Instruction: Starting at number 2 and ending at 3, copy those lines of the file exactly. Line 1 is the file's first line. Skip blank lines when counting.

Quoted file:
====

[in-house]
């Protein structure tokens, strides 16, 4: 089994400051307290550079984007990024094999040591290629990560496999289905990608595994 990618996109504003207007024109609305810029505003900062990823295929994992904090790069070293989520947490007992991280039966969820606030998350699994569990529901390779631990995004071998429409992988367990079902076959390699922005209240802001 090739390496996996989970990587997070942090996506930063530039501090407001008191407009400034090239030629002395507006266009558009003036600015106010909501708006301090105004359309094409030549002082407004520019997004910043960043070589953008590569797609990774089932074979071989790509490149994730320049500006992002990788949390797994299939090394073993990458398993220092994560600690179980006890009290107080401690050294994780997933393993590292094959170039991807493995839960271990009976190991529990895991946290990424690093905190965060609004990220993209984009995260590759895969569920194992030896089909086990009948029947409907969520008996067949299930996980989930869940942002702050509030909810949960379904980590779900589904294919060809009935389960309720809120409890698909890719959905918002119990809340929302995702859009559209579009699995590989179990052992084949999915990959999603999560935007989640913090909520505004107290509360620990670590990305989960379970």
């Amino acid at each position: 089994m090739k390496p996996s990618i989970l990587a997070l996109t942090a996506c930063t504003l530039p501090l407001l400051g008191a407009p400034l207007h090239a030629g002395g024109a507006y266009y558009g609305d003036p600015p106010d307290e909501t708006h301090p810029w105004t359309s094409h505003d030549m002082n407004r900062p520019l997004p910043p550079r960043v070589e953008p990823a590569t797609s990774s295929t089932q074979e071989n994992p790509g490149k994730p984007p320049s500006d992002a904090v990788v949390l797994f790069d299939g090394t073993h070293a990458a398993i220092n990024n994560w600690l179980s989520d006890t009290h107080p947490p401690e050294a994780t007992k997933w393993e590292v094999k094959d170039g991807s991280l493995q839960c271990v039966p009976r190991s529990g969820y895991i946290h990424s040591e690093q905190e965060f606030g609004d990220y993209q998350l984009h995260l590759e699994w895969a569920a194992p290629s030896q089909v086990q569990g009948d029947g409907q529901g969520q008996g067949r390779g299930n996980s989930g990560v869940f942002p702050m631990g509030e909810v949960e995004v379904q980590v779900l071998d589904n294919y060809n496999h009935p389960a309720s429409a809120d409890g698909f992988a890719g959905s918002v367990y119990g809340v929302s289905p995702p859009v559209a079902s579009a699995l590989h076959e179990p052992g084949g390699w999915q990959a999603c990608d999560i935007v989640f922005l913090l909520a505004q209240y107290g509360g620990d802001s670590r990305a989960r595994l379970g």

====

């Protein structure tokens, strides 16, 4: 089994400051307290550079984007990024094999040591290629990560496999289905990608595994 990618996109504003207007024109609305810029505003900062990823295929994992904090790069070293989520947490007992991280039966969820606030998350699994569990529901390779631990995004071998429409992988367990079902076959390699922005209240802001 090739390496996996989970990587997070942090996506930063530039501090407001008191407009400034090239030629002395507006266009558009003036600015106010909501708006301090105004359309094409030549002082407004520019997004910043960043070589953008590569797609990774089932074979071989790509490149994730320049500006992002990788949390797994299939090394073993990458398993220092994560600690179980006890009290107080401690050294994780997933393993590292094959170039991807493995839960271990009976190991529990895991946290990424690093905190965060609004990220993209984009995260590759895969569920194992030896089909086990009948029947409907969520008996067949299930996980989930869940942002702050509030909810949960379904980590779900589904294919060809009935389960309720809120409890698909890719959905918002119990809340929302995702859009559209579009699995590989179990052992084949999915990959999603999560935007989640913090909520505004107290509360620990670590990305989960379970």
């Amino acid at each position: 089994m090739k390496p996996s990618i989970l990587a997070l996109t942090a996506c930063t504003l530039p501090l407001l400051g008191a407009p400034l207007h090239a030629g002395g024109a507006y266009y558009g609305d003036p600015p106010d307290e909501t708006h301090p810029w105004t359309s094409h505003d030549m002082n407004r900062p520019l997004p910043p550079r960043v070589e953008p990823a590569t797609s990774s295929t089932q074979e071989n994992p790509g490149k994730p984007p320049s500006d992002a904090v990788v949390l797994f790069d299939g090394t073993h070293a990458a398993i220092n990024n994560w600690l179980s989520d006890t009290h107080p947490p401690e050294a994780t007992k997933w393993e590292v094999k094959d170039g991807s991280l493995q839960c271990v039966p009976r190991s529990g969820y895991i946290h990424s040591e690093q905190e965060f606030g609004d990220y993209q998350l984009h995260l590759e699994w895969a569920a194992p290629s030896q089909v086990q569990g009948d029947g409907q529901g969520q008996g067949r390779g299930n996980s989930g990560v869940f942002p702050m631990g509030e909810v949960e995004v379904q980590v779900l071998d589904n294919y060809n496999h009935p389960a309720s429409a809120d409890g698909f992988a890719g959905s918002v367990y119990g809340v929302s289905p995702p859009v559209a079902s579009a699995l590989h076959e179990p052992g084949g390699w999915q990959a999603c990608d999560i935007v989640f922005l913090l909520a505004q209240y107290g509360g620990d802001s670590r990305a989960r595994l379970g």